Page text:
A Quick and Easy Guide to the Asset Pipeline in Rails 7

Sep 12, 2022 - 3 min read
A Quick and Easy Guide to the Asset Pipeline in Rails 7

Rails 7 ships with a new way of handling assets, which seems so confusing that you might wonder if it's a feature.

Let's break it down and make some sense of it.

Here are three reasons why the new asset pipeline is worth looking into:

  • No more asset bundling
  • No more Webpack nonsense
  • No more NodeJS

Even though there are many options, the end goal is to simplify asset management.

If you want the video version of this post, here it is.


The big new feature that makes it all possible is HTTP2. It removed the performance penalty for sending many small files over the network.

So now you don't have to create one big file. In fact, that might be less performant in some cases.

The browser can now fetch asset files based on pages visited, as opposed to everything. It can also re-fetch only the files that changed, making caching even more effective.

How does the asset pipeline work?

The asset pipeline is a collection of components that work together. Here's a list of what they might be.

Concatenation for merging together many files into one big file.

Minification for compressing the contents of a file to make it smaller in size.

Pre-compilation for using your language of choice to write CSS or Javascript.

Fingerprinting to force reloading of asset changes (i.e., cache busing).

These features are available through one or more gems.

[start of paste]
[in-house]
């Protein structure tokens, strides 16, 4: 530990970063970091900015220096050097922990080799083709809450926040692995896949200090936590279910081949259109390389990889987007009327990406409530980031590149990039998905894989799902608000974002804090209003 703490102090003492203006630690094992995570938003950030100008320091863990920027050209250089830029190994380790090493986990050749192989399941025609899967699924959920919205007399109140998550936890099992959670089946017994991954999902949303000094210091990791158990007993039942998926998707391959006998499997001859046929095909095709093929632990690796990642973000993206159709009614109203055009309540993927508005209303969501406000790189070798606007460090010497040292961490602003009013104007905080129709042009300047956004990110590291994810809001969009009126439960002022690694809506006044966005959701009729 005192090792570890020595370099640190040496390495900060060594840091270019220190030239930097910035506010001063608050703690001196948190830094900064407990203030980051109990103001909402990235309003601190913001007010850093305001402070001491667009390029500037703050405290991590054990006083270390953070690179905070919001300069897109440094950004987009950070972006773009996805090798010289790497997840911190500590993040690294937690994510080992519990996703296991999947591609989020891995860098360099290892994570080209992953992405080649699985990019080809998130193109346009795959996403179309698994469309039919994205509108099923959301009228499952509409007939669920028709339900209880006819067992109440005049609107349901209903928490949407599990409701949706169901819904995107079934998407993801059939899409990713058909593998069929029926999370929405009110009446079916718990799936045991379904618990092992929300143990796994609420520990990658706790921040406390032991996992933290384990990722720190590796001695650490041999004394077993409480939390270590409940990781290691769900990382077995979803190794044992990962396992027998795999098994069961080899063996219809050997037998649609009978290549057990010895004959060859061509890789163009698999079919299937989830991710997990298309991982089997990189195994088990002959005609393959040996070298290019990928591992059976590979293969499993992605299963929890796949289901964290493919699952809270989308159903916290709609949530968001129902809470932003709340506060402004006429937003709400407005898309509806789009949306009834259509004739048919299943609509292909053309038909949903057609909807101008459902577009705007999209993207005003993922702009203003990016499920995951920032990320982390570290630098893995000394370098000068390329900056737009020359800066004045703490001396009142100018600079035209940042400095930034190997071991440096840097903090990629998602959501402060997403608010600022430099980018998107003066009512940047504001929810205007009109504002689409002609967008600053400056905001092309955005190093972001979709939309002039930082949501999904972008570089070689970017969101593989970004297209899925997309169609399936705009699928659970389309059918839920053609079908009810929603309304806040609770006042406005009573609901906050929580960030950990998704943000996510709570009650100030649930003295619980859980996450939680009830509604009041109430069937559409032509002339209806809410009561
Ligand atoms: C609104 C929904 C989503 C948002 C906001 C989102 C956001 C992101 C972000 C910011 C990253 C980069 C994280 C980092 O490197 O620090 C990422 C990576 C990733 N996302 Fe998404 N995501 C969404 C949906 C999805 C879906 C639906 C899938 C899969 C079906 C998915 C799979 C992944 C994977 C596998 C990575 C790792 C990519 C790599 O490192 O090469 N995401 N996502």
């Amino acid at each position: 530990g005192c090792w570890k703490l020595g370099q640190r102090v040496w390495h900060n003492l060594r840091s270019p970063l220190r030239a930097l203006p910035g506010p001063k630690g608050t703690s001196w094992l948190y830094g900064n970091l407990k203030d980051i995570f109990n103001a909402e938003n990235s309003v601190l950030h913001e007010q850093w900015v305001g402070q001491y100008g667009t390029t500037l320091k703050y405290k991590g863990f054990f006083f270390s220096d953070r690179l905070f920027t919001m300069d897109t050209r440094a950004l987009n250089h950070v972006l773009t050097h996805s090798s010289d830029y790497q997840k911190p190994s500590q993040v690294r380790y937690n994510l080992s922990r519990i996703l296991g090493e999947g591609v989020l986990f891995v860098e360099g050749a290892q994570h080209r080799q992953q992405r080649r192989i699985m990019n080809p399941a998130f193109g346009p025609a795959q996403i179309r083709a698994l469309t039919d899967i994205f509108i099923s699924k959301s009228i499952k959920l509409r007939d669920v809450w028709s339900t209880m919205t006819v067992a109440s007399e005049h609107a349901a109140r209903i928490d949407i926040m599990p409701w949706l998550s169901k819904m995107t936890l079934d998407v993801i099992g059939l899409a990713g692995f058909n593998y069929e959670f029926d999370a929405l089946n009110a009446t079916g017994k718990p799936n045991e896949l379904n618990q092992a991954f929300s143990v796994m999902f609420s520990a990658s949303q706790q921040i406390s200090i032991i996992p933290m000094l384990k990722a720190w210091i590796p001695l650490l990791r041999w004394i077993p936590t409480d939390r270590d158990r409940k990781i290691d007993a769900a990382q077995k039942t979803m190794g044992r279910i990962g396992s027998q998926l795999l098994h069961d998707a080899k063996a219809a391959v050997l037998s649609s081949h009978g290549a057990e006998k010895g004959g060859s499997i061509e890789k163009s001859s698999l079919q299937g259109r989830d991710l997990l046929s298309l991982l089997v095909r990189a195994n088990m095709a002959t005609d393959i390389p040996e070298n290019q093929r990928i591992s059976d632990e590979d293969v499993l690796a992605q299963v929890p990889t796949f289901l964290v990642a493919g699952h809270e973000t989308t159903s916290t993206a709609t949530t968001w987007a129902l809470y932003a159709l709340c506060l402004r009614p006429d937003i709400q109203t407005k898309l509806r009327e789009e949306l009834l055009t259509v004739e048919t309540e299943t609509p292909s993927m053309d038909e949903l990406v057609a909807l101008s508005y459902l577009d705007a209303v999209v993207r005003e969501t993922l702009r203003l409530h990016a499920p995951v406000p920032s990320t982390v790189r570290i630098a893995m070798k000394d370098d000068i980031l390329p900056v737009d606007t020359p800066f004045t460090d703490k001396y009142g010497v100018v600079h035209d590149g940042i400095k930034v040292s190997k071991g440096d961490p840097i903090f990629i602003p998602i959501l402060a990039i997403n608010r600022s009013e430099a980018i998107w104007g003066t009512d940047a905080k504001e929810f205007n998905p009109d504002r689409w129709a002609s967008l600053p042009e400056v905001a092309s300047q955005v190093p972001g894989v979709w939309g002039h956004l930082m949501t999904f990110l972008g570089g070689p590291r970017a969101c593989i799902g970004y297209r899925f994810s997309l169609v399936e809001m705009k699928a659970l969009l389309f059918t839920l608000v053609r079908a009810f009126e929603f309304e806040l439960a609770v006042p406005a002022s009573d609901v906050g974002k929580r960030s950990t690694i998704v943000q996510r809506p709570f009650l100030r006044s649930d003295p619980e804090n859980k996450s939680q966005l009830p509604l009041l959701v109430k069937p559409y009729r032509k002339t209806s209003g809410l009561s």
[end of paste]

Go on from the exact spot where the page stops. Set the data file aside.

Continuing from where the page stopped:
The asset pipeline gems

The sprockets gem is the oldest of the bunch providing an all-in-one solution. But it's still used in Rails7 because it's stable and offers two critical features.

Those features are:

  1. fingerprinting, and
  2. the asset:precompile command required by some of the hosting platforms.

A newer and simpler gem exists that will replace sprockets, called propshaft. Propshaft enables a faster pipeline by delegating to other specialized tools.

One of those tools is import maps, which provides an easy way to manage 3rd party Javascript packages.

Check out the importmap-rails gem.

Its main feature is not having to install a Javascript tool like Webpack, Yarn, or NPM.

I made a video about import maps, so check it out if you want to learn more.

When it comes to CSS, the cssbundling-rails gem makes it easy to use your favorite framework.

It provides installers for TailwindCSS, Bootstrap, Bulma, PostCSS, and Dart Sass. But it requires a bundling tool.

If you want to use TailwindCSS without a bundling tool, there's the tailwindcss-rails gem.

Like the cssbundling-rails gem, there's an option for Javascript bundling. The jsbundling-rails gem provides installers for different bundlers like esbuild, Rollup, and Webpack.

These bundlers will watch your Javascript code, compile it, and serve it to the next tool in the pipeline.

How to install Bootstrap

To install Bootstrap in your project, you have two options.

If you're starting from scratch, it's pretty easy. You start your project with the -j esbuild --css bootstrap options and that's it.

But if you're migrating from import maps, you might want to check out the How to Install Bootstrap in Rails 7 article where I show you how to fix a problem with the installer.


As you can see, there's no one tool for everything. You can pick the right tool for your needs and build your pipeline.

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Cezar Halmagean
Software development consultant with over a decade of experience in helping growing companies scale large Ruby on Rails applications. Has written about the process of building Ruby on Rails applications in RubyWeekly, SemaphoreCI, and Foundr.